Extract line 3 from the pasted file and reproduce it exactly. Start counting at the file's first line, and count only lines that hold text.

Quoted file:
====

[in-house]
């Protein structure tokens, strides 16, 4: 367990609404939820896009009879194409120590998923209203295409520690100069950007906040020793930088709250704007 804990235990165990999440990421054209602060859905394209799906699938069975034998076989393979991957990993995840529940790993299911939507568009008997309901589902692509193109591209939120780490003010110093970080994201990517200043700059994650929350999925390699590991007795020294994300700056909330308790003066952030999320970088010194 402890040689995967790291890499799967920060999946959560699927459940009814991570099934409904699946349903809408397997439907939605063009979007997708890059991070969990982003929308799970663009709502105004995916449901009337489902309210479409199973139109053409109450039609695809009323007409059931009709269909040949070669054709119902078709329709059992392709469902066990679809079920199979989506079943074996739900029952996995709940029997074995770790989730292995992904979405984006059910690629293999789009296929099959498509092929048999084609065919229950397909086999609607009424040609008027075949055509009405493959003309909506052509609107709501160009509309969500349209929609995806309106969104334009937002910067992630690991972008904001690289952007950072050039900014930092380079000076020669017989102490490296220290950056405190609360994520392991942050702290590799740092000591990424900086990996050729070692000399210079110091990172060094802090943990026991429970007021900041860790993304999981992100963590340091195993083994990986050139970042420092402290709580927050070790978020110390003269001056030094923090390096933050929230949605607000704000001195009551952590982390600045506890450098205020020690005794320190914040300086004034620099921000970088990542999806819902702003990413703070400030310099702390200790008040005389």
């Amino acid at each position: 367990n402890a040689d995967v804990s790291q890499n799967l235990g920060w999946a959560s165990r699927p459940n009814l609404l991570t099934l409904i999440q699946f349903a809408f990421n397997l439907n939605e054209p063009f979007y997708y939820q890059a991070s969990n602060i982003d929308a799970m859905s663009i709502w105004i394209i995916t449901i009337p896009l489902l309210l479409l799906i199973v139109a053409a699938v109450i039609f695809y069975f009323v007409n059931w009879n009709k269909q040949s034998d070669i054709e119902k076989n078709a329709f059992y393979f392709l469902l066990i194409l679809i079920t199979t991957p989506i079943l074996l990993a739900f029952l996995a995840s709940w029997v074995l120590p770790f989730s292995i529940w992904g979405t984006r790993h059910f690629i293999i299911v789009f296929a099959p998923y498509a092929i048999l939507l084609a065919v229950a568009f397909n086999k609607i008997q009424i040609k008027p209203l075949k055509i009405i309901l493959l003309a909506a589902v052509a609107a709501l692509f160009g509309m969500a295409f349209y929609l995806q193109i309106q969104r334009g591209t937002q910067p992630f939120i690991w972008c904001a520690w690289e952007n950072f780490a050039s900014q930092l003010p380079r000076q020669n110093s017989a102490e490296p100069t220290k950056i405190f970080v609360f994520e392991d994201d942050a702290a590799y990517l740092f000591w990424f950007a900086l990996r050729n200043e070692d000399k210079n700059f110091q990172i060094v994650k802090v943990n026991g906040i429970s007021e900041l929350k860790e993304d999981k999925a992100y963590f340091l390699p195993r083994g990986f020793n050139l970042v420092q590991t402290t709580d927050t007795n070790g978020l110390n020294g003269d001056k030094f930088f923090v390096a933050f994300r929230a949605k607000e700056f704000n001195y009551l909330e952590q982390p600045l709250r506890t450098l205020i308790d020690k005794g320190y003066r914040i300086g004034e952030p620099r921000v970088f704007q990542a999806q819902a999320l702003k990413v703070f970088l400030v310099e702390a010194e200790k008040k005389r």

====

């Amino acid at each position: 367990n402890a040689d995967v804990s790291q890499n799967l235990g920060w999946a959560s165990r699927p459940n009814l609404l991570t099934l409904i999440q699946f349903a809408f990421n397997l439907n939605e054209p063009f979007y997708y939820q890059a991070s969990n602060i982003d929308a799970m859905s663009i709502w105004i394209i995916t449901i009337p896009l489902l309210l479409l799906i199973v139109a053409a699938v109450i039609f695809y069975f009323v007409n059931w009879n009709k269909q040949s034998d070669i054709e119902k076989n078709a329709f059992y393979f392709l469902l066990i194409l679809i079920t199979t991957p989506i079943l074996l990993a739900f029952l996995a995840s709940w029997v074995l120590p770790f989730s292995i529940w992904g979405t984006r790993h059910f690629i293999i299911v789009f296929a099959p998923y498509a092929i048999l939507l084609a065919v229950a568009f397909n086999k609607i008997q009424i040609k008027p209203l075949k055509i009405i309901l493959l003309a909506a589902v052509a609107a709501l692509f160009g509309m969500a295409f349209y929609l995806q193109i309106q969104r334009g591209t937002q910067p992630f939120i690991w972008c904001a520690w690289e952007n950072f780490a050039s900014q930092l003010p380079r000076q020669n110093s017989a102490e490296p100069t220290k950056i405190f970080v609360f994520e392991d994201d942050a702290a590799y990517l740092f000591w990424f950007a900086l990996r050729n200043e070692d000399k210079n700059f110091q990172i060094v994650k802090v943990n026991g906040i429970s007021e900041l929350k860790e993304d999981k999925a992100y963590f340091l390699p195993r083994g990986f020793n050139l970042v420092q590991t402290t709580d927050t007795n070790g978020l110390n020294g003269d001056k030094f930088f923090v390096a933050f994300r929230a949605k607000e700056f704000n001195y009551l909330e952590q982390p600045l709250r506890t450098l205020i308790d020690k005794g320190y003066r914040i300086g004034e952030p620099r921000v970088f704007q990542a999806q819902a999320l702003k990413v703070f970088l400030v310099e702390a010194e200790k008040k005389r």